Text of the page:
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Robert Motherwell (1915-1991)
Property from the Collection of Lee V. Eastman
Robert Motherwell (1915-1991)

Elegy to the Spanish Republic No. 61

Details
Robert Motherwell (1915-1991)
Elegy to the Spanish Republic No. 61
signed with initials and numbered 'RM 61' (upper right)
oil and graphite on board
7 x 9½ in. (17.8 x 24.1 cm.)
Painted in 1960.
Provenance
Acquired from the artist
Exhibited
New York, Sidney Janis Gallery, Paintings and Collages by Robert Motherwell, April-May 1961 (illustrated).
Northhampton, Smith College Museum of Art, An Exhibition of the Work of Robert Motherwell, January 1963 (illustrated on the cover of the exhibition catalogue).
Coral Gables, University of Miami, Lowe Art Museum; Chicago, Terra Museum of American Art and New Brunswick, Rutgers, The State University of New Jersey, The Jane Vorhees Zimmerli Art Museum, Abstract Expressionism: Other Dimensions, An Introduction to Small Scale Painterly Abstraction in America, 1940-1965, October 1989-June 1990, pp. 49, 68 and 110, nos. 75, 53 and 90 (illustrated).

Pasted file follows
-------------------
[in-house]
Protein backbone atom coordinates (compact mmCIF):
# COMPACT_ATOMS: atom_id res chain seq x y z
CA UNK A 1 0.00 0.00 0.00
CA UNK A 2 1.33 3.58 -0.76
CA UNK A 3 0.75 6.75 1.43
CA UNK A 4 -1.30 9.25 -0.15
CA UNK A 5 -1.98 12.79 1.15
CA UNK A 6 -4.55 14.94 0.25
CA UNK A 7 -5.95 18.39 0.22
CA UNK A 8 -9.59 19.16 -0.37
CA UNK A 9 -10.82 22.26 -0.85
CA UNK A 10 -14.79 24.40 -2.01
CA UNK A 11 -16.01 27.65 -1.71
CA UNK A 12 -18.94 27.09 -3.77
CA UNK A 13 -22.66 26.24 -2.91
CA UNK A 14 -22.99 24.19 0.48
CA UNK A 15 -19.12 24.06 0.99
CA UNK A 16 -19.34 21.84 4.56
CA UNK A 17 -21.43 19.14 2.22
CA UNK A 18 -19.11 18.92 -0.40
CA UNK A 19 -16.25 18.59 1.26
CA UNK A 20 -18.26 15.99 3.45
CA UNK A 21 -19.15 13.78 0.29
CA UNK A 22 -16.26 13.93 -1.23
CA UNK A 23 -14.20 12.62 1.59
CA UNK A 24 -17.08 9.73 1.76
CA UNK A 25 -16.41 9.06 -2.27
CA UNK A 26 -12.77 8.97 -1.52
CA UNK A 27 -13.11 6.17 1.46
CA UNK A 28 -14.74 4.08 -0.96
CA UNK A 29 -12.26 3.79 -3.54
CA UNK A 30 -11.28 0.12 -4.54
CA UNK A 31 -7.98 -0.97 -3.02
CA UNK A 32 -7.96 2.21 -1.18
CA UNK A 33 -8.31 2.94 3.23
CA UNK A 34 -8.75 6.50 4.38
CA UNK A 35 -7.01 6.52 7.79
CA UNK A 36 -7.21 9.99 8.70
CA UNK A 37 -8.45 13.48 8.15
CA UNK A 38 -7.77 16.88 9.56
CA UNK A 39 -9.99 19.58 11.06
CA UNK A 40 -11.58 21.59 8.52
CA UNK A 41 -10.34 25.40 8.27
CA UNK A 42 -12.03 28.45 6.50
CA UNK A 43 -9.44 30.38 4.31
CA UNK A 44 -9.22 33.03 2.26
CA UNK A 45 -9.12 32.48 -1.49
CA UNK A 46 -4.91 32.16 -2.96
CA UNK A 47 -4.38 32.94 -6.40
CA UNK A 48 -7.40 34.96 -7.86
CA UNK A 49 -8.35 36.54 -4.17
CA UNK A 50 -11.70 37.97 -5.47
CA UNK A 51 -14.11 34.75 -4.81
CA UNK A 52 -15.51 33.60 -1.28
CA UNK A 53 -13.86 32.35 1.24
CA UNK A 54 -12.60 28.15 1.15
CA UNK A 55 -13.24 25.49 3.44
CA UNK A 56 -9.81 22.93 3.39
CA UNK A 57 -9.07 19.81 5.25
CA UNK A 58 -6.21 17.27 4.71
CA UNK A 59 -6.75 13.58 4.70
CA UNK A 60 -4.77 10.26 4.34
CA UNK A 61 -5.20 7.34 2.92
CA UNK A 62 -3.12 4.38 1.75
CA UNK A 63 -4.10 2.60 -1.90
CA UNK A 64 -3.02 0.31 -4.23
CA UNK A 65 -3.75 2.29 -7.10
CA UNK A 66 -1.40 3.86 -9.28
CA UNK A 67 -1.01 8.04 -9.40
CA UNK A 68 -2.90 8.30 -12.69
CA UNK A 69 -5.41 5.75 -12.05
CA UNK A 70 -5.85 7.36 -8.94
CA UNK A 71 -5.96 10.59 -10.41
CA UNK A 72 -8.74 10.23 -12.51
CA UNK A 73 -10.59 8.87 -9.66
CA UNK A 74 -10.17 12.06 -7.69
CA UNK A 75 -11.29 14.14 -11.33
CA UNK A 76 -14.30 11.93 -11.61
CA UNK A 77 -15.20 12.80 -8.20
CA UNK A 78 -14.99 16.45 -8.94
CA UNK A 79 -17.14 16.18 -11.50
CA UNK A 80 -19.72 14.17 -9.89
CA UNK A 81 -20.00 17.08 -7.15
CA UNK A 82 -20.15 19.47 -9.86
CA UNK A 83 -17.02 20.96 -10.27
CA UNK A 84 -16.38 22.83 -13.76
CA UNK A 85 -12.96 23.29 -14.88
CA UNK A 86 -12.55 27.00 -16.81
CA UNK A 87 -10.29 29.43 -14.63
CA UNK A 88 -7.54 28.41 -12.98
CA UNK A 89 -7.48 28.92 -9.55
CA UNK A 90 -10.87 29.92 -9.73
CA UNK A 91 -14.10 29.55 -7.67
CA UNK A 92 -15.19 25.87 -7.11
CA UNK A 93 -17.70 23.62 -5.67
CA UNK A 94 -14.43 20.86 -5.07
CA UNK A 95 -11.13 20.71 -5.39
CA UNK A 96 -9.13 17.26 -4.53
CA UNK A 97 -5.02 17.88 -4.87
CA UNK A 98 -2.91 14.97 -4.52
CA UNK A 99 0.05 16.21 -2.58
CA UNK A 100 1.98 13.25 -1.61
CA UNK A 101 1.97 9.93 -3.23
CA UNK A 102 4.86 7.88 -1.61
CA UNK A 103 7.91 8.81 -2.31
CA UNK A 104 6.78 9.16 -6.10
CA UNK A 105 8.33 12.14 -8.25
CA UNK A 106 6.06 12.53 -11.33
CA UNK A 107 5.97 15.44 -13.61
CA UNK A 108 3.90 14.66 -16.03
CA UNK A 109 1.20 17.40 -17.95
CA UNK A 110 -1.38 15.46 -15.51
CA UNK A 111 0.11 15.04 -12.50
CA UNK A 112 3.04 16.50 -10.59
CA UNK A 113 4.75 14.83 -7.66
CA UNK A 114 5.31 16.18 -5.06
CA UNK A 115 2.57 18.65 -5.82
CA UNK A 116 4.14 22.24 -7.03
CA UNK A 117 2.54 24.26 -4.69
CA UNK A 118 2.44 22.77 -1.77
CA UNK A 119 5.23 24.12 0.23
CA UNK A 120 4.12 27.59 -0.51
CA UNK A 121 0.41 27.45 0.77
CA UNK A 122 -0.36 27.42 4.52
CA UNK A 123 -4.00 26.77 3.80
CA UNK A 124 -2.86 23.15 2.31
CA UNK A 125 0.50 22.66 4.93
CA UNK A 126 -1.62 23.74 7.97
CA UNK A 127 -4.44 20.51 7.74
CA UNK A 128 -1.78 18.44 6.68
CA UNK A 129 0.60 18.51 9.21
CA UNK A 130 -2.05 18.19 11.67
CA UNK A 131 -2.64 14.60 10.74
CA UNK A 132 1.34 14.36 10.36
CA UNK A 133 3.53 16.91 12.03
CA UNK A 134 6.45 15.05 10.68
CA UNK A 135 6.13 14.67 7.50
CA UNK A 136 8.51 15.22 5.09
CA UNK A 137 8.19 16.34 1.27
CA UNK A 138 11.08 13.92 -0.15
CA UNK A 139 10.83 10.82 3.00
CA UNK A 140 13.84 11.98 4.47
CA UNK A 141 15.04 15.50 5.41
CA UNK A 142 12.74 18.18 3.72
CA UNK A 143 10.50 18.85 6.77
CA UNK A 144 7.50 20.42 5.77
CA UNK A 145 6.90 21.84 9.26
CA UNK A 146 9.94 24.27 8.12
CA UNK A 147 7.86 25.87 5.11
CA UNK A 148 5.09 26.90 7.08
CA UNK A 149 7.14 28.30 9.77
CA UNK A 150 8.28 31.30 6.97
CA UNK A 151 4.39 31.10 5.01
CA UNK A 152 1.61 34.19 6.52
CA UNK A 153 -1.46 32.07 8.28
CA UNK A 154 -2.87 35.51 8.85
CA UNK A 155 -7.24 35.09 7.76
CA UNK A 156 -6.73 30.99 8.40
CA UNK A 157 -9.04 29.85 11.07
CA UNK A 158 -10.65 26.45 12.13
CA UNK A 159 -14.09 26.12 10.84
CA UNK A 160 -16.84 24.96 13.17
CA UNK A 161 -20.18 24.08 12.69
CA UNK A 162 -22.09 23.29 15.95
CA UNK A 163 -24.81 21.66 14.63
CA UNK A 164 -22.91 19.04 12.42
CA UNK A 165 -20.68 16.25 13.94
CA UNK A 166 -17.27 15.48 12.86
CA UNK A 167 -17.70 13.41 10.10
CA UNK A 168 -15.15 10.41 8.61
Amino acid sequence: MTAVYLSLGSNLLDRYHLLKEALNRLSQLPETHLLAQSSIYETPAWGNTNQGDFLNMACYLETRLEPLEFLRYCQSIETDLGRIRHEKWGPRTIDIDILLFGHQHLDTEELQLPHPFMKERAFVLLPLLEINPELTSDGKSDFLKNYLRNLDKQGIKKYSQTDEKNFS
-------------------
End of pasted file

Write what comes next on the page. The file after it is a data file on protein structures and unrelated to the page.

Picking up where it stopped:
Lot Essay

This work will be included in the forthcoming catalogue raisonné of Paintings & Collages by Robert Motherwell being prepared by the Dedalus Foundation.

Motherwell is a painter of series; throughout his career, a relatively small number of compositional starting points or subject matters intrigued him and he explored the possibilities within each one. One of his most noteworthy series is his Spanish Elegy series for which he is best known.

Motherwell's first Elegy was painted in 1948. Although the series is associated with mural-sized paintings, many of them began with small drawings and oils, such as the present work, which measures 7 x 9½ inches. The size does not inhibit the artist, however, who constructs the vertical shafts and ovoid forms with the same abstract, rhythmic power that underlies his most successful works, regardless of scale. Like many artists of his generation, Motherwell was trained in the rigors and philosophies of automatism. By returning to these definitive, allegorical forms again and again, Motherwell could explore the balance between emotional authenticity and the power of abstract formalism.
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